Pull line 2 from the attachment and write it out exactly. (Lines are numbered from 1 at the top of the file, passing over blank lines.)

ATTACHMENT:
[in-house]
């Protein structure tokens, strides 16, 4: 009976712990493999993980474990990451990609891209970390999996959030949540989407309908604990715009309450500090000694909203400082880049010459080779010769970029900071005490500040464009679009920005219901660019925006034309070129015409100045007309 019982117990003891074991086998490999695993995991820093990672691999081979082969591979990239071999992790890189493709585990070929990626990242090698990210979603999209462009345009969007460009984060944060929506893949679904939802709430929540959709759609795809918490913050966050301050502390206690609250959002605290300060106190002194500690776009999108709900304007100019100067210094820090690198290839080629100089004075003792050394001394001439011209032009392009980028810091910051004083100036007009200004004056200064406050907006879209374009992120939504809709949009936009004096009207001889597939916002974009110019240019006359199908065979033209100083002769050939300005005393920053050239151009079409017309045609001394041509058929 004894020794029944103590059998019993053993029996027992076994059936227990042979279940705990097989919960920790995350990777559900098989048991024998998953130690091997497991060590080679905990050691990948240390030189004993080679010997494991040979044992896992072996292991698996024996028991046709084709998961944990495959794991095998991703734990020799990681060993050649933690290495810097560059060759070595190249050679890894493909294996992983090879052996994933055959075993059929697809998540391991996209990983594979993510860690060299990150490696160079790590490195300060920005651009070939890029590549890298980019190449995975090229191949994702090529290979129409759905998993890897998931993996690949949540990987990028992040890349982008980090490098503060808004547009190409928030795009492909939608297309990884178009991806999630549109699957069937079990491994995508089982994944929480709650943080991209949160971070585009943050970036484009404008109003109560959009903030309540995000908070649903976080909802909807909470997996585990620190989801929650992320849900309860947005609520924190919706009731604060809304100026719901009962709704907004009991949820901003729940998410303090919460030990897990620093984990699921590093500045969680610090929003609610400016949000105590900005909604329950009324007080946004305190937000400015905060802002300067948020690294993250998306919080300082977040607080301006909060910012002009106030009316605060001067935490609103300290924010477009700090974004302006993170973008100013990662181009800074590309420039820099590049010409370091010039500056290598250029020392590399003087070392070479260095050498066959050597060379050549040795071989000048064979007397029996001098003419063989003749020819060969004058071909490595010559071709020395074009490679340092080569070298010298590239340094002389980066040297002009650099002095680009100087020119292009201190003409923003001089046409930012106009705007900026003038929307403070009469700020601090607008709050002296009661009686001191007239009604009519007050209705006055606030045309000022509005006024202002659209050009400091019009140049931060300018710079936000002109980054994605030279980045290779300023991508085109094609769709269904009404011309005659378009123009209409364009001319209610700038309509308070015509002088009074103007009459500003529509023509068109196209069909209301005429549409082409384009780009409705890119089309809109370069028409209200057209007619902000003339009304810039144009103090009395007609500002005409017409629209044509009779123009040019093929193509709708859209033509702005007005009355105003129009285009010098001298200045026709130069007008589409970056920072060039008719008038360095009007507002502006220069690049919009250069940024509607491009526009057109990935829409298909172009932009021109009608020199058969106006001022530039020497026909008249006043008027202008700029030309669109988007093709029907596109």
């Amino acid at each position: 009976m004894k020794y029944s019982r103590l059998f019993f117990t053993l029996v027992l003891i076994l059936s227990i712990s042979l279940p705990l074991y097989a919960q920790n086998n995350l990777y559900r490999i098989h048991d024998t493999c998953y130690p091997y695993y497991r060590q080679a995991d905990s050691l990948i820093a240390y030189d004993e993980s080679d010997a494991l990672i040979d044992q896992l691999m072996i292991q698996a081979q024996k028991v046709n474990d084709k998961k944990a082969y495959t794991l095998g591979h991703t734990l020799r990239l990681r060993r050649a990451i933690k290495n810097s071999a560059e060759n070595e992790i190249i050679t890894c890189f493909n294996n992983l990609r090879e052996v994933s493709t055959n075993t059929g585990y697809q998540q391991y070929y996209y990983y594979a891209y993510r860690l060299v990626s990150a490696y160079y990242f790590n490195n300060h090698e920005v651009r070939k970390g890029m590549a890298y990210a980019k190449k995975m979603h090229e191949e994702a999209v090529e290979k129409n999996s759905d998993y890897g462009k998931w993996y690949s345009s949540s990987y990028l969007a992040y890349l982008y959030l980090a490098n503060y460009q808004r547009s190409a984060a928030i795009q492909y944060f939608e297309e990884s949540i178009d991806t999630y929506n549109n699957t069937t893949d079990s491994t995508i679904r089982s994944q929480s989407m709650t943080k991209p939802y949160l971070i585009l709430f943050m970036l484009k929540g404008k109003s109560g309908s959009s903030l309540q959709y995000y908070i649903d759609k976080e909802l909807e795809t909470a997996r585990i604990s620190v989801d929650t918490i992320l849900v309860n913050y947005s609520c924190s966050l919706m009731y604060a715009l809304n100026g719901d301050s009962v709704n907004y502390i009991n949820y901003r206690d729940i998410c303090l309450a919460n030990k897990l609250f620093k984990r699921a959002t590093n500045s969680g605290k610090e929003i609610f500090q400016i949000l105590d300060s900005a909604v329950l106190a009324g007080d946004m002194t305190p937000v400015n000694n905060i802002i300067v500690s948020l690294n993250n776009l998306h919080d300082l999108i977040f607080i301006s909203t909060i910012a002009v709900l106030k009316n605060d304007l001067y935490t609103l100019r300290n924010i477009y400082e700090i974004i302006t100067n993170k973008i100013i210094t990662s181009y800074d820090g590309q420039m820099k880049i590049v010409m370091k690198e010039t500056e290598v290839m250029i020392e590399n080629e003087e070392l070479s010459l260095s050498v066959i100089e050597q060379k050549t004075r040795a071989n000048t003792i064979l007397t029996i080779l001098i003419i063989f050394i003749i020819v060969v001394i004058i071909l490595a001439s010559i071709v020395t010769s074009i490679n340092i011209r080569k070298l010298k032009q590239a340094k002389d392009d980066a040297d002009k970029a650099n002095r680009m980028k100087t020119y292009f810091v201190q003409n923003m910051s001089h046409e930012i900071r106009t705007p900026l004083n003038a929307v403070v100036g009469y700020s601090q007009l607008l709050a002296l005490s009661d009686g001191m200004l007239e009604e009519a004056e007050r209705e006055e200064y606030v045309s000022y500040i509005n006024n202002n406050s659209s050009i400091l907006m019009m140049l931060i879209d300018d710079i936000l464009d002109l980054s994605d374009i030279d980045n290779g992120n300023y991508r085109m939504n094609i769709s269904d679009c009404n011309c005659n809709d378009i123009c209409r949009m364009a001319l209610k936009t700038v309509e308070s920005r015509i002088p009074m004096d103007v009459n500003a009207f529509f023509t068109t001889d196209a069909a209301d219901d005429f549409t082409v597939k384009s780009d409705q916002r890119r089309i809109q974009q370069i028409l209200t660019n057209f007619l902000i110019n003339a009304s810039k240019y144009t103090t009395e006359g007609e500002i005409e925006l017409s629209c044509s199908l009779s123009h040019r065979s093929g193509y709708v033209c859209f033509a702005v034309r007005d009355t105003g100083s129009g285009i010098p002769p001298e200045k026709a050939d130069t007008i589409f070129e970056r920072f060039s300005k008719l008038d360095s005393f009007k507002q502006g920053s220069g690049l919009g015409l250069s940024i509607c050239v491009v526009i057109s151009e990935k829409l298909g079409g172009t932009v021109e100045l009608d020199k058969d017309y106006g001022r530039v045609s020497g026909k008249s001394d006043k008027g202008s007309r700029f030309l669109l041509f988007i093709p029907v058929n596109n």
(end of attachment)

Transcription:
């Protein structure tokens, strides 16, 4: 009976712990493999993980474990990451990609891209970390999996959030949540989407309908604990715009309450500090000694909203400082880049010459080779010769970029900071005490500040464009679009920005219901660019925006034309070129015409100045007309 019982117990003891074991086998490999695993995991820093990672691999081979082969591979990239071999992790890189493709585990070929990626990242090698990210979603999209462009345009969007460009984060944060929506893949679904939802709430929540959709759609795809918490913050966050301050502390206690609250959002605290300060106190002194500690776009999108709900304007100019100067210094820090690198290839080629100089004075003792050394001394001439011209032009392009980028810091910051004083100036007009200004004056200064406050907006879209374009992120939504809709949009936009004096009207001889597939916002974009110019240019006359199908065979033209100083002769050939300005005393920053050239151009079409017309045609001394041509058929 004894020794029944103590059998019993053993029996027992076994059936227990042979279940705990097989919960920790995350990777559900098989048991024998998953130690091997497991060590080679905990050691990948240390030189004993080679010997494991040979044992896992072996292991698996024996028991046709084709998961944990495959794991095998991703734990020799990681060993050649933690290495810097560059060759070595190249050679890894493909294996992983090879052996994933055959075993059929697809998540391991996209990983594979993510860690060299990150490696160079790590490195300060920005651009070939890029590549890298980019190449995975090229191949994702090529290979129409759905998993890897998931993996690949949540990987990028992040890349982008980090490098503060808004547009190409928030795009492909939608297309990884178009991806999630549109699957069937079990491994995508089982994944929480709650943080991209949160971070585009943050970036484009404008109003109560959009903030309540995000908070649903976080909802909807909470997996585990620190989801929650992320849900309860947005609520924190919706009731604060809304100026719901009962709704907004009991949820901003729940998410303090919460030990897990620093984990699921590093500045969680610090929003609610400016949000105590900005909604329950009324007080946004305190937000400015905060802002300067948020690294993250998306919080300082977040607080301006909060910012002009106030009316605060001067935490609103300290924010477009700090974004302006993170973008100013990662181009800074590309420039820099590049010409370091010039500056290598250029020392590399003087070392070479260095050498066959050597060379050549040795071989000048064979007397029996001098003419063989003749020819060969004058071909490595010559071709020395074009490679340092080569070298010298590239340094002389980066040297002009650099002095680009100087020119292009201190003409923003001089046409930012106009705007900026003038929307403070009469700020601090607008709050002296009661009686001191007239009604009519007050209705006055606030045309000022509005006024202002659209050009400091019009140049931060300018710079936000002109980054994605030279980045290779300023991508085109094609769709269904009404011309005659378009123009209409364009001319209610700038309509308070015509002088009074103007009459500003529509023509068109196209069909209301005429549409082409384009780009409705890119089309809109370069028409209200057209007619902000003339009304810039144009103090009395007609500002005409017409629209044509009779123009040019093929193509709708859209033509702005007005009355105003129009285009010098001298200045026709130069007008589409970056920072060039008719008038360095009007507002502006220069690049919009250069940024509607491009526009057109990935829409298909172009932009021109009608020199058969106006001022530039020497026909008249006043008027202008700029030309669109988007093709029907596109």